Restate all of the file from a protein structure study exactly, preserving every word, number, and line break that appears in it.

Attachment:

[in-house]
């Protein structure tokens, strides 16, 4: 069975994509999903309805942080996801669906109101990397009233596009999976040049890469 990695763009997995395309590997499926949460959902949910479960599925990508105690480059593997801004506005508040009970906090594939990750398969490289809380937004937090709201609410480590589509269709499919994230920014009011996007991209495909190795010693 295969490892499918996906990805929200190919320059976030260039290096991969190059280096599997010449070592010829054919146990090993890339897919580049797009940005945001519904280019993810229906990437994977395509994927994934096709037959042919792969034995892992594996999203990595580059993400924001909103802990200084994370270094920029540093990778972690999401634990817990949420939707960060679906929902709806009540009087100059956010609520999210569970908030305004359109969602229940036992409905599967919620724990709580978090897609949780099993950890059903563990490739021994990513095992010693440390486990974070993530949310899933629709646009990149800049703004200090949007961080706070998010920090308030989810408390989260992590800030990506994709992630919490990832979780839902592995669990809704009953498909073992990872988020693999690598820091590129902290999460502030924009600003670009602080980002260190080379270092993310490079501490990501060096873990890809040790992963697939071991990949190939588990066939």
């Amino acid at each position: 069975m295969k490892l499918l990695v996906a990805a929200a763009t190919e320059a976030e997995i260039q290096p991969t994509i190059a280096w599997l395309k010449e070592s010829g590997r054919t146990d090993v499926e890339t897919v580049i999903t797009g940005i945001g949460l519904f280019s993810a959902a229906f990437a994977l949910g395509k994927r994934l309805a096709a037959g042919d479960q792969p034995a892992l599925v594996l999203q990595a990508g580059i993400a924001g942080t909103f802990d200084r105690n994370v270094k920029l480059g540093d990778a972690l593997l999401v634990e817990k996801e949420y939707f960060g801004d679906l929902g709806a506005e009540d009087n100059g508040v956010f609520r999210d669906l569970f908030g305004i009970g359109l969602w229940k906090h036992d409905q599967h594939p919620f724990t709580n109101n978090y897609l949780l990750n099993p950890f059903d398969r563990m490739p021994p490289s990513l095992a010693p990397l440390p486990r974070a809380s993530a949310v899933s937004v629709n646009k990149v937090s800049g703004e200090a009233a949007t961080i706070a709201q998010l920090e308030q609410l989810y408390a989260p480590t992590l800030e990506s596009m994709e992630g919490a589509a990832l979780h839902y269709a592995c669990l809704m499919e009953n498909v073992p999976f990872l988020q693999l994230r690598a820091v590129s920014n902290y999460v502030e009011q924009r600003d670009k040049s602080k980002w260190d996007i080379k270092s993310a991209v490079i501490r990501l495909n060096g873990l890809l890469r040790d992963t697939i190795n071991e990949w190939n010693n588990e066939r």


[in-house]
């Protein structure tokens, strides 16, 4: 069975994509999903309805942080996801669906109101990397009233596009999976040049890469 990695763009997995395309590997499926949460959902949910479960599925990508105690480059593997801004506005508040009970906090594939990750398969490289809380937004937090709201609410480590589509269709499919994230920014009011996007991209495909190795010693 295969490892499918996906990805929200190919320059976030260039290096991969190059280096599997010449070592010829054919146990090993890339897919580049797009940005945001519904280019993810229906990437994977395509994927994934096709037959042919792969034995892992594996999203990595580059993400924001909103802990200084994370270094920029540093990778972690999401634990817990949420939707960060679906929902709806009540009087100059956010609520999210569970908030305004359109969602229940036992409905599967919620724990709580978090897609949780099993950890059903563990490739021994990513095992010693440390486990974070993530949310899933629709646009990149800049703004200090949007961080706070998010920090308030989810408390989260992590800030990506994709992630919490990832979780839902592995669990809704009953498909073992990872988020693999690598820091590129902290999460502030924009600003670009602080980002260190080379270092993310490079501490990501060096873990890809040790992963697939071991990949190939588990066939």
């Amino acid at each position: 069975m295969k490892l499918l990695v996906a990805a929200a763009t190919e320059a976030e997995i260039q290096p991969t994509i190059a280096w599997l395309k010449e070592s010829g590997r054919t146990d090993v499926e890339t897919v580049i999903t797009g940005i945001g949460l519904f280019s993810a959902a229906f990437a994977l949910g395509k994927r994934l309805a096709a037959g042919d479960q792969p034995a892992l599925v594996l999203q990595a990508g580059i993400a924001g942080t909103f802990d200084r105690n994370v270094k920029l480059g540093d990778a972690l593997l999401v634990e817990k996801e949420y939707f960060g801004d679906l929902g709806a506005e009540d009087n100059g508040v956010f609520r999210d669906l569970f908030g305004i009970g359109l969602w229940k906090h036992d409905q599967h594939p919620f724990t709580n109101n978090y897609l949780l990750n099993p950890f059903d398969r563990m490739p021994p490289s990513l095992a010693p990397l440390p486990r974070a809380s993530a949310v899933s937004v629709n646009k990149v937090s800049g703004e200090a009233a949007t961080i706070a709201q998010l920090e308030q609410l989810y408390a989260p480590t992590l800030e990506s596009m994709e992630g919490a589509a990832l979780h839902y269709a592995c669990l809704m499919e009953n498909v073992p999976f990872l988020q693999l994230r690598a820091v590129s920014n902290y999460v502030e009011q924009r600003d670009k040049s602080k980002w260190d996007i080379k270092s993310a991209v490079i501490r990501l495909n060096g873990l890809l890469r040790d992963t697939i190795n071991e990949w190939n010693n588990e066939r």